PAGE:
• The router 116 within each subnet 102 provides a logical and/or physical border between that subnet 102 and other subnets 102, as well as the cloud service 110. Accordingly, each of the GUIs 112 and each subnet server 114 within each subnet 102 are addressed with private network internet protocol (IP) addresses and the router 116 within each subnet 102 is addressed with a public IP address. Each of the private network addresses assigned to the GUIs 112 and subnet server 114 utilize a common, identical, most-significant bit-group, thereby providing a logical division of those IP addresses into two fields: (1) a network or routing prefix that identifies the specific subnet 102 and (2) a rest field that identifies the specific GUI 112 or subnet server 114 within that subnet 102. The routing prefix is expressed in Classless Inter-Domain Routing (CIDR) notation with the first address of the subnet 102 followed by the bit-length of the prefix, separated by a slash (/) character. For example, 192.168.0.1/24 is the IPv4 32-bit routing prefix of a specific GUI 112 or subnet server within a specific subnet 102, wherein the prefix utilizes the first 24 bits (i.e., 192.168.0._) to identify that subnet 102 while utilizing the remaining 8 bits (i.e., _._..1) to uniquely identify the specific GUI 112 or subnet server 114 within that subnet 102. The public network address assigned to the router 116 is formatted similarly, except that all 32 bits (e.g., 209.179.21.76) of the 32-bit routing prefix are utilized to uniquely identify the subnet 102 within the digital network 100.
  • 1. VPN Configuration
  • In the subnets 102 that utilize a firewalled VPN configuration (i.e., “Subnet A” and “Subnet B”), the subnet server 114 in those subnets 102 is further configured to perform VPN processing on the data packets transmitted to the cloud service 110 from the GUIs 112 of the corresponding subnet 102. That VPN processing includes encrypting and/or authenticating the data packets and encapsulating them into a new data packet with a new header. The new data packets include both the private network address of the GUI 112 or subnet server 114 that originated them and the public network address of the router 116 of the subnet 102 in which they were originated. Accordingly, data packets from the subnets 102 that utilize a firewalled VPN configuration arrive at the cloud service 110 with information sufficient to identify both the subnet 102 from which the data packet originated and the specific GUI 112 or subnet server 114 that originated that data packet within that subnet 102.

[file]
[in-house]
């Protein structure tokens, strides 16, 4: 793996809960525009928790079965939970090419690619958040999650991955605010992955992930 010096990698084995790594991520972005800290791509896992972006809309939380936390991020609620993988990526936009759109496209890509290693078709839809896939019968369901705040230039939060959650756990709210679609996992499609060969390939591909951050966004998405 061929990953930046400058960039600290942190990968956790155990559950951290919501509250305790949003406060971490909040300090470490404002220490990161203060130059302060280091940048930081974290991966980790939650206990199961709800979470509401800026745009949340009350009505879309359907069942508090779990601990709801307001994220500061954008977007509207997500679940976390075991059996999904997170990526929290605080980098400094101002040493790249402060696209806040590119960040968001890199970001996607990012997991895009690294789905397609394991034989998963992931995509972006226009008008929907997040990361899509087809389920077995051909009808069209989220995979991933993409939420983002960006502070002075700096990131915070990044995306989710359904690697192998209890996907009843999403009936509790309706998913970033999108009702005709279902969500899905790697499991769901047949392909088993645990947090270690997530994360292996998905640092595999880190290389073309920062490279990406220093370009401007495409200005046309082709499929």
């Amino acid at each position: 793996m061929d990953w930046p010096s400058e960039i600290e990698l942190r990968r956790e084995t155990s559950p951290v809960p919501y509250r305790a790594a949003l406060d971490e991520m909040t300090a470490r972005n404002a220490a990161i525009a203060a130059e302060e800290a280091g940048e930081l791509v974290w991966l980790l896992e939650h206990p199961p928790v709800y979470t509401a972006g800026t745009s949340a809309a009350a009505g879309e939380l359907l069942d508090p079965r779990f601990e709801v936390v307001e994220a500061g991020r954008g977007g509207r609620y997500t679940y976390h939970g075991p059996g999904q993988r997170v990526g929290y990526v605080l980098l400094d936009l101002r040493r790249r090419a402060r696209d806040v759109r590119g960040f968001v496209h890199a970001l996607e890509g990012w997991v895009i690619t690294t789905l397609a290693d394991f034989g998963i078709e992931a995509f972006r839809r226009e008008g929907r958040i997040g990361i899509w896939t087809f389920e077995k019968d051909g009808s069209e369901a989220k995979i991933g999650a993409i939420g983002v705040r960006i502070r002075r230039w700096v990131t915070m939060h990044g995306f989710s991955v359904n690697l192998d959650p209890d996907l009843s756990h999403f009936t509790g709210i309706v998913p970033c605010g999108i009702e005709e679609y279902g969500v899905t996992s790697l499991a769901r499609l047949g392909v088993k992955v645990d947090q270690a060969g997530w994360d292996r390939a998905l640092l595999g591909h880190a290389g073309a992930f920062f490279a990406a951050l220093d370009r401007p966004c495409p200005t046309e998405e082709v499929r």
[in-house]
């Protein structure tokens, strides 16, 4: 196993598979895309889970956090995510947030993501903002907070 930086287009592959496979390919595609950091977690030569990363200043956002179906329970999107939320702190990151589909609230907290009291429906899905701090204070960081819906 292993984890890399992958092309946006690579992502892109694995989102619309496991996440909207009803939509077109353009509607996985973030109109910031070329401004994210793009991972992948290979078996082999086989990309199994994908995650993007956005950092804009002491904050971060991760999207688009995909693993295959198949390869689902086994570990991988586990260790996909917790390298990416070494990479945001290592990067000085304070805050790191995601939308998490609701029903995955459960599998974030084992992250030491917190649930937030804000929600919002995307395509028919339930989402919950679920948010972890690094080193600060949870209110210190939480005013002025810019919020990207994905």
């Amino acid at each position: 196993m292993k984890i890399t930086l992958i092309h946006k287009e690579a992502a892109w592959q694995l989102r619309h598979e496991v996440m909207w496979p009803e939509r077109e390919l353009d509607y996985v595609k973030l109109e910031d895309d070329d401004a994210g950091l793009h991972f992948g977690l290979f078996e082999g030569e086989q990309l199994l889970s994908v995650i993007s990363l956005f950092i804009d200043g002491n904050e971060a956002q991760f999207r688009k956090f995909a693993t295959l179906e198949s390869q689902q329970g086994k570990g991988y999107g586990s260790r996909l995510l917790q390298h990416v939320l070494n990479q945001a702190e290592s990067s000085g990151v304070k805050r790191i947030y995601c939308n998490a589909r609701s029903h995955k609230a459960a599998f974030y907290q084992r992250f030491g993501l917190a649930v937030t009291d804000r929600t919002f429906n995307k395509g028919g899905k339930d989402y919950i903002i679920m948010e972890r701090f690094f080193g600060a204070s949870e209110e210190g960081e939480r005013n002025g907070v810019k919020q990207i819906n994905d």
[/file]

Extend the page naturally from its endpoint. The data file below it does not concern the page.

• Also in the subnets 102 that utilize a firewalled VPN configuration (i.e., “Subnet A” and “Subnet B”), the subnet server 114 is configured to identify the specific users logged on to each GUI 112 via an authentication agent. The authentication agent will then send that user information to the cloud service 110, together with the public network addresses of the routers within any subnets 102 maintained by the customer associated with that user, the private network address of the GUI 112 to which that user is logged on, and any information required to identify the policy chosen by that customer to be applied to the data traffic generated by that user. Accordingly, when the cloud service 110 receives data packets via the firewalled VPN connection, it can decrypt those data packets and uniquely identify the specific user that originated those data packets by matching the private network address provided with each data packet to the private network address associated with that specific user. Identifying specific users in that manner allows the cloud service 110 to apply different policies to different users on a granular, user-by-user basis.